tv President Biden Signs Bill to Sustain Crime Victims Fund Act CSPAN July 22, 2021 3:17pm-3:36pm EDT
president biden: thank you. every time i hear that i wonder when he's coming. [laughter] president biden: please, everybody sit down. thank you. let me begin by doing something that no speaker should ever do by apologizing. i got a little tied up in the other office i work in. pat and i apologize for keeping you waiting because i know you are all equally busy as i am. i want to thank you. today i think is a day of hope. i mean that, a day of hope and healing for victims of crime and organizations that support those victims of crime. i want to thank the vice president and the second gentleman, senators durbin -- i think he's here. i thought i saw him. senator durbin and baldwin and
grassley and murkowski. representatives nadler and fitzpatrick and jackson lee and wagner and scanlon. and everyone who has helped make possible this moment, including so many of you who are here today that i haven't mentioned. when someone commits a crime, it's not enough to bring the predator to justice. we also need to support the victims. it's something way back 150 years ago when i was chairman of the judiciary committee we spent a lot of time working on, setting up victims' funds. that's what this crime victims fund does. in many years of working on the issue, i visited an awful lot of domestic violence shelters. every time i'd go into a city i'd quietly before i went to where i was supposed to be quietly slip in and spend time in a domestic violence shelter
to speak to the people giving the services and people getting the services. and, you know, many times the body language that you'd see when you walked in was one of the victims of crime find themselves almost curled up in a ball. they were still suffering from a serious, serious, not only physical abuse they received but, quite frankly, the emotional abuse. you can see the pain. you can see the pain was still with them and you wondered when was this going to abate no matter what we did. according to the c.d.c. -- and i think senator feinstein remembers i got in trouble because when i was pushing the legislation way back in those days i said i'm convinced that women who are victims of domestic violence suffer from posttraumatic stress no different than a soldier being shot at regularly.
come home and every time your significant other would come home, if dinner wasn't ready, they'd smash your head against the wall. there's no difference in being shot at. the c.d.c. two years later came out and said survivors can experience mental health problems and such depression and symptoms of posttraumatic stress syndrome. even before research confirmed, you could see it. and there are economic costs for survivors as well. medical costs, lost productivity from work, and navigating the court system. that's why victims compensation program helps victims and families cover the cost they suffered from the crime. they can -- there can be counseling and medical bills, lost wages because you couldn't work, paying for temporary housing for a family fleeing abuse. even fixing a broken door kicked down by an abuser.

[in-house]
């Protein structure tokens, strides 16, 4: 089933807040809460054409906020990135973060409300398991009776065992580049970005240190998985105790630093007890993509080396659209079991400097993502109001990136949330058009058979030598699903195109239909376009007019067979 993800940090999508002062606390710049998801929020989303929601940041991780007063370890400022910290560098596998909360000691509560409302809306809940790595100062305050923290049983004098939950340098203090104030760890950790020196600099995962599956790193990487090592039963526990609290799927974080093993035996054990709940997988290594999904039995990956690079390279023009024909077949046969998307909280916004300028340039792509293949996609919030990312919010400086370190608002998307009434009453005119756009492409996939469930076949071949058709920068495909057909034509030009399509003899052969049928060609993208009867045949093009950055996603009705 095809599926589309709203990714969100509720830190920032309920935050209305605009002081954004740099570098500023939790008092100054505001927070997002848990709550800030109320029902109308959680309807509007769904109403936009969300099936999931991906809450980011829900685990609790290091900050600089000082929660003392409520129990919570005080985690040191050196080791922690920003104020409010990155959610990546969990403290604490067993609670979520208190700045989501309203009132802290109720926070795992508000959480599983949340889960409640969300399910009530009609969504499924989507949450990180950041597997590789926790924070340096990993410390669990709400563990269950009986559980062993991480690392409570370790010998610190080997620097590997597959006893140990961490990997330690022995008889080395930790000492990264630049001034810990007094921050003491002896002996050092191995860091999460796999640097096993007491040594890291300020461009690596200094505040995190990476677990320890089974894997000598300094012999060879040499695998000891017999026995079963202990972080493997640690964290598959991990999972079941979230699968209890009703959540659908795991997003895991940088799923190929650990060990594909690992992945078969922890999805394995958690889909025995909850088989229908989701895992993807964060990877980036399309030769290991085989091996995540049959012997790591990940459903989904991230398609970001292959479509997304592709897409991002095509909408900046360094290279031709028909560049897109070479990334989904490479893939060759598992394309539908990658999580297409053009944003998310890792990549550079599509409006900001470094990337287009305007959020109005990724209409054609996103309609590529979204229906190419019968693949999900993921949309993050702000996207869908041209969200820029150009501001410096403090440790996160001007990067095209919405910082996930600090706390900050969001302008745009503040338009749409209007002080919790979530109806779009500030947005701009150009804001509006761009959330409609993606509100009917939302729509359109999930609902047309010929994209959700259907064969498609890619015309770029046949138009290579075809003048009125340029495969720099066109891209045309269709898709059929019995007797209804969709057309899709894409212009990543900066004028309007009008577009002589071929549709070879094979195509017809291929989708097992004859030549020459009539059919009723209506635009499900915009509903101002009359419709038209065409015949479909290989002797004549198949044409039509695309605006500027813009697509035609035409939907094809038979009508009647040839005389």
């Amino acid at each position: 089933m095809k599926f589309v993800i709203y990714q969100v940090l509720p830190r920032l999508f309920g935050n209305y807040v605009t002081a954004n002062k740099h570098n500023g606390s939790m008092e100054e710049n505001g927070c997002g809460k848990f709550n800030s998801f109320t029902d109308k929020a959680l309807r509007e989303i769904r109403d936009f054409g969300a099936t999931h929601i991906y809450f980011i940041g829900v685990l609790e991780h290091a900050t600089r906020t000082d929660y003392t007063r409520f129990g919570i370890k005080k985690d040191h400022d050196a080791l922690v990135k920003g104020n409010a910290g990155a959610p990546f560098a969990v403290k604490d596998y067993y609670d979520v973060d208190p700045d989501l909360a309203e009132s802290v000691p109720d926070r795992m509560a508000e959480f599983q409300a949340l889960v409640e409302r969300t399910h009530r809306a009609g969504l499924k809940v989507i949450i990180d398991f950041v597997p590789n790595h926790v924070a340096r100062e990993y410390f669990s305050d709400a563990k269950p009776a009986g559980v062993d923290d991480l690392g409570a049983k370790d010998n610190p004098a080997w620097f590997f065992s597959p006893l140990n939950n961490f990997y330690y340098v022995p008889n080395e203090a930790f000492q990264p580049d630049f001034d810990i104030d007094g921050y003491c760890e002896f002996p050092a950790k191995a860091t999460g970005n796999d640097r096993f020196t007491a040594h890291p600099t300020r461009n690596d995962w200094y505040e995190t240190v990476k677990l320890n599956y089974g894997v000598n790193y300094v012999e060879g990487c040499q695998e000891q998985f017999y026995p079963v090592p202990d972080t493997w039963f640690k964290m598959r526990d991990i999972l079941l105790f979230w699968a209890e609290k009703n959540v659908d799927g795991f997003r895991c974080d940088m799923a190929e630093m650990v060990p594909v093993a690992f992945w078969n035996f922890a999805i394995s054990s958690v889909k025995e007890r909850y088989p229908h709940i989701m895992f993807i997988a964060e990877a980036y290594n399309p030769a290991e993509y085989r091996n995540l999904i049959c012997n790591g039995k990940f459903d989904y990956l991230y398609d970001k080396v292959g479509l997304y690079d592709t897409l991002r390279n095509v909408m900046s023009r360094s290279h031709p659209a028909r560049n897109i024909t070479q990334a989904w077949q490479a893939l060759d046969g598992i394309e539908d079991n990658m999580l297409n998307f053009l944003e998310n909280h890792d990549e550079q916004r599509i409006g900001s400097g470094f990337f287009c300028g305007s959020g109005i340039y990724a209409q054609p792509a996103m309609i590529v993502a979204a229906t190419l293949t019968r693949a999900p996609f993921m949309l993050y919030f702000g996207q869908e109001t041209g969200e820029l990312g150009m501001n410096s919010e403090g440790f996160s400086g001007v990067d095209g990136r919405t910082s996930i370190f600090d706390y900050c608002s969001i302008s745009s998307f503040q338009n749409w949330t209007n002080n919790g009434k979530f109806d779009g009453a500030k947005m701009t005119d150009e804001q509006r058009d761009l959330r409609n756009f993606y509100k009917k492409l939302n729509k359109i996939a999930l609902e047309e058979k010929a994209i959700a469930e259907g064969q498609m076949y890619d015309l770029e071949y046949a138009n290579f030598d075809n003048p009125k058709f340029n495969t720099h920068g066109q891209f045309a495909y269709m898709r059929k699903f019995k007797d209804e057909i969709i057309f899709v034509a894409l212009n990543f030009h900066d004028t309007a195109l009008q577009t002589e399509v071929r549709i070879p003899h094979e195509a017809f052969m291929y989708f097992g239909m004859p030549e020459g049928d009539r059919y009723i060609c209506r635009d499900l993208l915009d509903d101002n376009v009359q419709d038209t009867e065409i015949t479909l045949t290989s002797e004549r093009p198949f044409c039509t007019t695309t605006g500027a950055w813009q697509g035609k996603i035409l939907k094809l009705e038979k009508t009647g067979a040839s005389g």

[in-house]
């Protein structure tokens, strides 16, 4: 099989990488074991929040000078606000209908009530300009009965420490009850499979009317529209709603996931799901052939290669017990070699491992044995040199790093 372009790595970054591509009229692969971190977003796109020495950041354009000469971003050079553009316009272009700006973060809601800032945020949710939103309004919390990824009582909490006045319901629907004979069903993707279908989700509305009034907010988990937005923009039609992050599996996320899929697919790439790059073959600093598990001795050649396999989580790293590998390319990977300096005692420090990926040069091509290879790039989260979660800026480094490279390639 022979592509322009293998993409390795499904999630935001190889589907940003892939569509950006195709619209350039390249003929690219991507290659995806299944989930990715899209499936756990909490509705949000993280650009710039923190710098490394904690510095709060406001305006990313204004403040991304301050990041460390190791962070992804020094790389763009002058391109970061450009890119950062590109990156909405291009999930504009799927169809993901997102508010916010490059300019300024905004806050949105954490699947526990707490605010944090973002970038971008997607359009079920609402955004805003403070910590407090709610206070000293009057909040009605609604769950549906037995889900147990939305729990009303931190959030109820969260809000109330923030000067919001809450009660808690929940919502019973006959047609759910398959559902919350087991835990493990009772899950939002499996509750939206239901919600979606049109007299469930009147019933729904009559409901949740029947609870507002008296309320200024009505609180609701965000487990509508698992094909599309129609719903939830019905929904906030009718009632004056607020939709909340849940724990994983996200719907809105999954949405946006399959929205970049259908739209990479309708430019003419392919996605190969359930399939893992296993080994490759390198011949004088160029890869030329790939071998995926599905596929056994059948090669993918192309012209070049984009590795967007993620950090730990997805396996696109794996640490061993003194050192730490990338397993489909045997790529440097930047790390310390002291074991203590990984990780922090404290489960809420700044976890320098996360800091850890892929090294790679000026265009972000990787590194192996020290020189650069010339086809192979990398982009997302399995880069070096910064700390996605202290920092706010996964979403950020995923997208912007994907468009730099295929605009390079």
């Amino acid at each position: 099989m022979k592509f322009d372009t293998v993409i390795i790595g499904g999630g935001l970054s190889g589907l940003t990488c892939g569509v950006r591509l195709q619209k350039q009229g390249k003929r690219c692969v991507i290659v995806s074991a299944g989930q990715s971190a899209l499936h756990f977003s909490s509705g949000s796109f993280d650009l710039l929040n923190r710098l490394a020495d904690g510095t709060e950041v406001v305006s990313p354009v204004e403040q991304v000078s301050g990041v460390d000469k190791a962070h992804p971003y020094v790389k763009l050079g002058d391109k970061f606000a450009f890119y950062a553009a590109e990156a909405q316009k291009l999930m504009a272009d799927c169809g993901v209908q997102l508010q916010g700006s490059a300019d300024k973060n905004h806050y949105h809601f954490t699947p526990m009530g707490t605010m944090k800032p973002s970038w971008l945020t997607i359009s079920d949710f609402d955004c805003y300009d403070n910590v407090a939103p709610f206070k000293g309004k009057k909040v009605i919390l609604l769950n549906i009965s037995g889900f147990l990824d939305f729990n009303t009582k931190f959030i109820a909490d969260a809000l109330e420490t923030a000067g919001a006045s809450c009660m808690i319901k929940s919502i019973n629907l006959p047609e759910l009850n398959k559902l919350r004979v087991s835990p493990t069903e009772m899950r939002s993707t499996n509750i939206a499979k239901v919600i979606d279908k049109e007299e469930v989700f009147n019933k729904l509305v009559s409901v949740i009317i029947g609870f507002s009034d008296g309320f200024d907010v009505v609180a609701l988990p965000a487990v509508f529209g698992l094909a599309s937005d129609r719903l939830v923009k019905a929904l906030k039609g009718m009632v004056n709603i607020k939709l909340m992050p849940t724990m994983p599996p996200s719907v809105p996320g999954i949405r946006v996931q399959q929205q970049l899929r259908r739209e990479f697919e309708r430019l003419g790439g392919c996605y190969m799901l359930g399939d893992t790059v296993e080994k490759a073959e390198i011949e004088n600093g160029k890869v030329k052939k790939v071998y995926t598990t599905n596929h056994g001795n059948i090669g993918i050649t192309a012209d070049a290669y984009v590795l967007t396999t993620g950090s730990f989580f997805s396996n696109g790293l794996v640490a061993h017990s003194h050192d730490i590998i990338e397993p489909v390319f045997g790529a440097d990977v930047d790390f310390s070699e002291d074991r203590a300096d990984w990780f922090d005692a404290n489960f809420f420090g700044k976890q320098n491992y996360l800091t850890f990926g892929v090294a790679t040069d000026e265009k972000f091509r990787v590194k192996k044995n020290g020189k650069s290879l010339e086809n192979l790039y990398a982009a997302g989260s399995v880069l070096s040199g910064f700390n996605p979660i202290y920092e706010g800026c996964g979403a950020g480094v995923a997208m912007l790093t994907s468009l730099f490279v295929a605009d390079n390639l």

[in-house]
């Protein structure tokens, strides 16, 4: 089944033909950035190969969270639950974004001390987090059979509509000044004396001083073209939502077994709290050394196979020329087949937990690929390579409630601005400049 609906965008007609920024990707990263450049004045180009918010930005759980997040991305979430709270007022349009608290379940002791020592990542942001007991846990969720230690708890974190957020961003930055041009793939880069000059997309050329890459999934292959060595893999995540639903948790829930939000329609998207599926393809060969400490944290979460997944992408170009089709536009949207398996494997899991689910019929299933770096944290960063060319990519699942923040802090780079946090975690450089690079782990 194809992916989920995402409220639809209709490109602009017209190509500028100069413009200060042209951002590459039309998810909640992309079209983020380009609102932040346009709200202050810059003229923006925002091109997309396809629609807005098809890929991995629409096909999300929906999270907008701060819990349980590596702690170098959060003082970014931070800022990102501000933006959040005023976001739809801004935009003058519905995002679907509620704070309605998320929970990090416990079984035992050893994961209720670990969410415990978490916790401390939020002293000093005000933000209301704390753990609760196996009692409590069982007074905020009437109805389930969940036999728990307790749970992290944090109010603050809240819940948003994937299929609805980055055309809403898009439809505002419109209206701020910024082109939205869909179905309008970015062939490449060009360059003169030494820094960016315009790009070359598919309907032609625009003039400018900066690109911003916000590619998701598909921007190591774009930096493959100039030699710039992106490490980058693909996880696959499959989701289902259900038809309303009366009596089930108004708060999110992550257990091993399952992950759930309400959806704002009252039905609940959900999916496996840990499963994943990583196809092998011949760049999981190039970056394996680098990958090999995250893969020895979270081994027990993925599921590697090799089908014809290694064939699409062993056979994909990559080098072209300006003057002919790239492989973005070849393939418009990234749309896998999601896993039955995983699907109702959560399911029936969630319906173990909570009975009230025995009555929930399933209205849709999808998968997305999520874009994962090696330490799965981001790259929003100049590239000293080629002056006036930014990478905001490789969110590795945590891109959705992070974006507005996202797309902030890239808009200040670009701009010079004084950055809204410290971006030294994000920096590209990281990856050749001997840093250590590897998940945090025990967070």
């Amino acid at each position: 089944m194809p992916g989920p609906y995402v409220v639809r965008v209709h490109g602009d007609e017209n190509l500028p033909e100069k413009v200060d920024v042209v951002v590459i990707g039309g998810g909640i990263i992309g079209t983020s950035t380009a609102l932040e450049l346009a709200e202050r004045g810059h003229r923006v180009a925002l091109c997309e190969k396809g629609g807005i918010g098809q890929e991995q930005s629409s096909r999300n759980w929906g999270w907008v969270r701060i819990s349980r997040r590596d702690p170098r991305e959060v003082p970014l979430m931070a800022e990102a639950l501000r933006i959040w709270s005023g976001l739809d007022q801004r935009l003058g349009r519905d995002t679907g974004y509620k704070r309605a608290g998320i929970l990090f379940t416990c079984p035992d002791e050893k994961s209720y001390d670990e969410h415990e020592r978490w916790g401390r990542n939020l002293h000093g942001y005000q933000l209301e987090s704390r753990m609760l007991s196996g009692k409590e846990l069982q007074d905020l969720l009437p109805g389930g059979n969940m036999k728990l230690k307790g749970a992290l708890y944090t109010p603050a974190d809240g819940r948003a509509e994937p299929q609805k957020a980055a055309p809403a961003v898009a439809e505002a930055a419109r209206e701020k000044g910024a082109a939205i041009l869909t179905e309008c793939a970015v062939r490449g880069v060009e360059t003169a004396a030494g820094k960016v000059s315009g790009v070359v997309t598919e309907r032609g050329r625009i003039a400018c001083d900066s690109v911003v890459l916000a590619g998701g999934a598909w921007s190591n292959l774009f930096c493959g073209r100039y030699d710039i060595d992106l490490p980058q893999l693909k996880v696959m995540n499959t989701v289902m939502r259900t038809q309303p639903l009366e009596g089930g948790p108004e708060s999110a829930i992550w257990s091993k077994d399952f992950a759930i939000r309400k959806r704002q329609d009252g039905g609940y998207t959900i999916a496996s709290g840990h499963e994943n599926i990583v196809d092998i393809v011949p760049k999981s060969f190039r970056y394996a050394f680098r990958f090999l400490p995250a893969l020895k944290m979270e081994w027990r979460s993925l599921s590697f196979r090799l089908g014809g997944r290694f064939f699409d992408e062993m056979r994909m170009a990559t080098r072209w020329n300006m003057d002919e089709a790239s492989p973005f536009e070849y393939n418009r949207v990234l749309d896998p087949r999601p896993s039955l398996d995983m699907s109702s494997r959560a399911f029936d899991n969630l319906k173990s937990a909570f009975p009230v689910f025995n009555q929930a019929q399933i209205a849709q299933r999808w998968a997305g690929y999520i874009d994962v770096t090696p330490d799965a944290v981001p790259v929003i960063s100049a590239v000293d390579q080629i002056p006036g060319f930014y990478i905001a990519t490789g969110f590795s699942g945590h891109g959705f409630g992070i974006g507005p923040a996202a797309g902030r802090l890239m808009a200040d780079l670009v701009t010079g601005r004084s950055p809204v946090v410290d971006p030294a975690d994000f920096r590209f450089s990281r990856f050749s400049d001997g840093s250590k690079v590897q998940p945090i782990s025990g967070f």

and the vast majority of children out in the street are the children who are in fact the children of abused women. it can also be a long-term support survivors need to heal. every time and every single sense of the word. in 2019, these victims compensation funds went directly to 230,000 victims. 230,000. these funds got to states, territories and tribes to support thousands of victim service organizations, and these organizations have provided services and support to over 13 million survivors. by the way, last night, some of you heard me talk about the need for more policing that understands the need for communities and citizens. these funds are also going to law enforcement agencies to support training on how to respond to victims who have experienced trauma. in 1984, i was proud to support the passage of the victims crime act and created -- that created
this fund. i'm also proud to sign the law that significantly strengthens it today. this fund doesn't take a dime of taxpayers' money. it uses fines and penalties paid by convicted federal criminals. however, fines from what are called nonprosecutorial agreements or deferred prosecution agreements did not go into this victims crime fund in the past. since, there's been more of these agreements in recent years, the funds are being depleted. that meant dramatic cuts in the funding it could provide for victims and for organizations to support these victims. between 2017 and today, the amount of money in these funds has gone down 92%, which has resulted in a 70% reduction in victims assistance programs and grants. this means that for a lot of victims, the help they need isn't there any longer. when my son, beau, was attorney